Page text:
There was a time when a Utah basement consisted of a rumpus room and a couple of kids’ rooms, and the upper level starred as the entertainment space and hosted guests. As a Draper home I photographed this week demonstrates, there can be high style in the low level of today’s homes, and this basement is set for company and good times.
The starting point for Tri City Construction (Dan Stewart) was a completely unfinished basement space. The result is a flexible open plan that works well with young children (note the playhouse, which is furnished) and retains the ability to adapt to teenagers as the family grows up. Interior designer Lucca Design carefully selected the interior finishes and furnishings and worked closely with Tri City Construction on the lighting design to keep the space bright and cheerful with daylight spectrum lighting despite the lack of windows.
The kitchen features full-sized appliances, and there is plenty of seating along the counter and in the wide, deep banquet area. Indirect lighting adds drama to the wooden ceiling panel swoosh over the banquet, and a large domed bronze pendant light gives it a greater sense of place.
The art room is a notable space with its beamed ceiling, abstract-painted color wall, acrylic easel, display shelf and the acrylic and bronze paired chairs at each side of the art table. A glass door closes it off from the active open area, making it both an area for family art activities as well as a get-away for a serious artist to quietly work.
A glass-partitioned room is intended for movie viewing with a well-cushioned U-shaped sectional. The glass doors provide excellent sound attenuation. The rich wall paneling here and other detailed woodwork seen elsewhere in the project is a hallmark of the Tri City Construction’s residences that I have photographed.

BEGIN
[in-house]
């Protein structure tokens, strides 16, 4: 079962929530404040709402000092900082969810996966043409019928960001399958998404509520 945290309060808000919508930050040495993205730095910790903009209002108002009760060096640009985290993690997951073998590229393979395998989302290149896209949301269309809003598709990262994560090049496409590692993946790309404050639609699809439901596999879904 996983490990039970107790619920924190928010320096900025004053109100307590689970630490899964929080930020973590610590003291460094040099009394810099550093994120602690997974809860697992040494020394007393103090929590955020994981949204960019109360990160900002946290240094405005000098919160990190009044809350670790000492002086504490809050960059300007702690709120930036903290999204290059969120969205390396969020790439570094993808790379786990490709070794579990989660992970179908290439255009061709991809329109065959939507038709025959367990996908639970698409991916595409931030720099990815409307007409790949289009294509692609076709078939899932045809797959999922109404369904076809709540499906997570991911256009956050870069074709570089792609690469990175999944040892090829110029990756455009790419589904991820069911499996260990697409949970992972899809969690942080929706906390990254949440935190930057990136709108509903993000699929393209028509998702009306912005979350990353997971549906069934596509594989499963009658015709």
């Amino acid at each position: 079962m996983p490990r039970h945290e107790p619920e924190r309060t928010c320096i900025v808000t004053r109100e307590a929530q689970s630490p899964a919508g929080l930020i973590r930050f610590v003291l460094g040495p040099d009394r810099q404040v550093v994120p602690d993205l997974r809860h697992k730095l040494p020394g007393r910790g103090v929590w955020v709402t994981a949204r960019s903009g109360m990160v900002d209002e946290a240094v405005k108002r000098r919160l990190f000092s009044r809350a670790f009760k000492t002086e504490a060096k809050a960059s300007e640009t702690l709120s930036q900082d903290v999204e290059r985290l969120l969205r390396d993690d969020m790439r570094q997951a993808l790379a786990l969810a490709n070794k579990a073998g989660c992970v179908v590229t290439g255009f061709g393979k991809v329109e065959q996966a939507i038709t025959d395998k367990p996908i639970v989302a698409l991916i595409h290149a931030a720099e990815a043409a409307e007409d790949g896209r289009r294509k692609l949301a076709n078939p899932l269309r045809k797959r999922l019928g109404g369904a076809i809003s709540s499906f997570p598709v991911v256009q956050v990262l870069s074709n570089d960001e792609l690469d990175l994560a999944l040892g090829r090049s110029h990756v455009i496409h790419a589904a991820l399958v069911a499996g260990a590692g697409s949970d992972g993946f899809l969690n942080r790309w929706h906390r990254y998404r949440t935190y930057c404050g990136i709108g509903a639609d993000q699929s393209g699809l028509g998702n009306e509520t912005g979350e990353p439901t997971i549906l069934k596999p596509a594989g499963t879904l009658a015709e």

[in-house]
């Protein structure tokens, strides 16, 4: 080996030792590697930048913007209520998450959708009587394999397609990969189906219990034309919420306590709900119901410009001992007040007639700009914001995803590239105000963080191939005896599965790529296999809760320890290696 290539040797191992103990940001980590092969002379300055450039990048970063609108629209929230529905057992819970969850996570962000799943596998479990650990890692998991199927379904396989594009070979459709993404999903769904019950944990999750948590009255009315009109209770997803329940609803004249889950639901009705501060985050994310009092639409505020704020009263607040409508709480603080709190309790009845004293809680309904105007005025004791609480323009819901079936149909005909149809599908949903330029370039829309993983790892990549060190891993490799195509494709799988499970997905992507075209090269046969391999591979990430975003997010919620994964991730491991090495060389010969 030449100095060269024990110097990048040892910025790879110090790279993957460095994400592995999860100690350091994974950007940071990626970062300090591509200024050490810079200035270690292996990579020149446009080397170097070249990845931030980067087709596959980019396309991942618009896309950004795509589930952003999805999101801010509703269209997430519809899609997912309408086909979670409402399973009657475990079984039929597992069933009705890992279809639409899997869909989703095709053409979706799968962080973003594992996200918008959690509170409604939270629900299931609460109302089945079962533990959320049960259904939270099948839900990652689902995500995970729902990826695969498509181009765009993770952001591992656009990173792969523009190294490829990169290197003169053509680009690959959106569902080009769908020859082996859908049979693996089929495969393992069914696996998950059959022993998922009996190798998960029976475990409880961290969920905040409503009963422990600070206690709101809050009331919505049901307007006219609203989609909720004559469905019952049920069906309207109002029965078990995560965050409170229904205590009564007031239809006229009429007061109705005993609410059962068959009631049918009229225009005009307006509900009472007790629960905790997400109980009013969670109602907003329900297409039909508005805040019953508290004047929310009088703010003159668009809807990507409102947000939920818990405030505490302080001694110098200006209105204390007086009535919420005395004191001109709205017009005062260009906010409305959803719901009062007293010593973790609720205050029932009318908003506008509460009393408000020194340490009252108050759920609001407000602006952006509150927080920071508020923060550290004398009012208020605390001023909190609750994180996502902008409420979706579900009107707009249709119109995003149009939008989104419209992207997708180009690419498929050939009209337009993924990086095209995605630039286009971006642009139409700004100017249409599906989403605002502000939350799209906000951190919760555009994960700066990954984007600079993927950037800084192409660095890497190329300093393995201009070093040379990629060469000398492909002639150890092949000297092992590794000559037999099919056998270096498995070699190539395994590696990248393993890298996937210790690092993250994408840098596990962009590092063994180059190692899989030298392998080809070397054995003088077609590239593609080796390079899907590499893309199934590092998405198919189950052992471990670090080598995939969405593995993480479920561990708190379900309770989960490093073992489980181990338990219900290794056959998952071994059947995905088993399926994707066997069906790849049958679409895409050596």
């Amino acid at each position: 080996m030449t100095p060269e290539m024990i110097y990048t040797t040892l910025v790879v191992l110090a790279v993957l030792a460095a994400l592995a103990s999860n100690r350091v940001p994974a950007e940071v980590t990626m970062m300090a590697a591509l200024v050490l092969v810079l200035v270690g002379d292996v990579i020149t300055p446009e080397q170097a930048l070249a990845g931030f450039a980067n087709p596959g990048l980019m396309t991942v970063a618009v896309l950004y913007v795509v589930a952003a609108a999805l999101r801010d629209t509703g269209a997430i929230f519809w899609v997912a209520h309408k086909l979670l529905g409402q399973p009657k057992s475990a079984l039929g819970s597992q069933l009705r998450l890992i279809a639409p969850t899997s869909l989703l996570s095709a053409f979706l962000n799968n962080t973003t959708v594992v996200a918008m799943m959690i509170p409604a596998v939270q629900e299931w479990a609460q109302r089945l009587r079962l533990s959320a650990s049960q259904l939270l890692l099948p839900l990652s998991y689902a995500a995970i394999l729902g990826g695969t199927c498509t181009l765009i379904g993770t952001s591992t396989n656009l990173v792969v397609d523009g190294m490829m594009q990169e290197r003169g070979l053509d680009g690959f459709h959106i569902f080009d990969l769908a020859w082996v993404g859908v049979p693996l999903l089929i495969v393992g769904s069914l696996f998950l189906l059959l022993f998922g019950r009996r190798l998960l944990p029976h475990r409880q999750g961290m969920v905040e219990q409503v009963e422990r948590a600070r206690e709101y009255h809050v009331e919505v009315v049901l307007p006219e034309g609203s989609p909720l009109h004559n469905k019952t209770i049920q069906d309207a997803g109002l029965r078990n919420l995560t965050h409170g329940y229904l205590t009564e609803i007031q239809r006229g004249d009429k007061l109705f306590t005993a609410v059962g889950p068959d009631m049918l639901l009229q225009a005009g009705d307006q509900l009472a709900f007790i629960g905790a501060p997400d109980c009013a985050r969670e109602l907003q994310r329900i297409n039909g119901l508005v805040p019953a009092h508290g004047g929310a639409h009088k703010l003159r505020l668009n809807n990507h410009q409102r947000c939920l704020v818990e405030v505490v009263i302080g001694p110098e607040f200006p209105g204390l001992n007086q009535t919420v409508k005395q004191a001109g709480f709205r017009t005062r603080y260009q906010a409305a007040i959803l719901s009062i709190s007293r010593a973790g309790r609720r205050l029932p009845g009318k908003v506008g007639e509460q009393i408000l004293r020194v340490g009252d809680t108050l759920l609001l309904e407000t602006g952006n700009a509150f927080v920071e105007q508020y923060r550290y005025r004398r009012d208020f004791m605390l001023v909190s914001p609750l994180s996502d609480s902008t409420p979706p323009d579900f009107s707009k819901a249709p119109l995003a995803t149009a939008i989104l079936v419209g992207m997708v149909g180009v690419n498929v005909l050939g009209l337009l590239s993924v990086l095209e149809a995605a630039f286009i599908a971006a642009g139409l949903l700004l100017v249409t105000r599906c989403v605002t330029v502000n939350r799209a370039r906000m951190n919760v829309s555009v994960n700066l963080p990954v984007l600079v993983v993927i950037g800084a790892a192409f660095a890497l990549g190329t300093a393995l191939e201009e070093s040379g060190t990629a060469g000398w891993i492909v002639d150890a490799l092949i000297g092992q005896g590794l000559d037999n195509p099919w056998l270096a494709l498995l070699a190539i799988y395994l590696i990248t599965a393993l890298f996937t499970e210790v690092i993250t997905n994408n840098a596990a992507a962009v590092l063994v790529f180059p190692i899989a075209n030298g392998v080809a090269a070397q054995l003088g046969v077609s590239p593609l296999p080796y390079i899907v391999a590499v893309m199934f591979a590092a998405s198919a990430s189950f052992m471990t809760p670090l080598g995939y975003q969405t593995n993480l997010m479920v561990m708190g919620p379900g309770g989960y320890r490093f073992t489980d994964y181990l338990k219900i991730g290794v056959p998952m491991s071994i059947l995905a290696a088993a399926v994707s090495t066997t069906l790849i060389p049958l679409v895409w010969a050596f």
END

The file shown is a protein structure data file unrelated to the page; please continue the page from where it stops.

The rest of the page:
Not seen are a guest bedroom and bath.
This is a second bathroom, a spa bath to serve outdoor recreationists. The vanity has both rectangular and circular mirrors that add dimension while reflecting light to brighten the space. The white walls also reflect light, while the natural wood of the custom-designed vanity adds warmth. The wood reappears as a bench in the shower and as shelves inside the glass of the shower doors.
To make the photos, I supplemented the existing lighting with flash, using the white walls as reflectors. The LED lighting was color-balanced to my flash, so I didn’t have the challenge of overcoming unwanted color. In the complete photo set, I show the connection of spaces plus details and room shots that combine to tell the full story of the design and construction. It was a space that simply felt good, and I worked at the visuals to express this sense.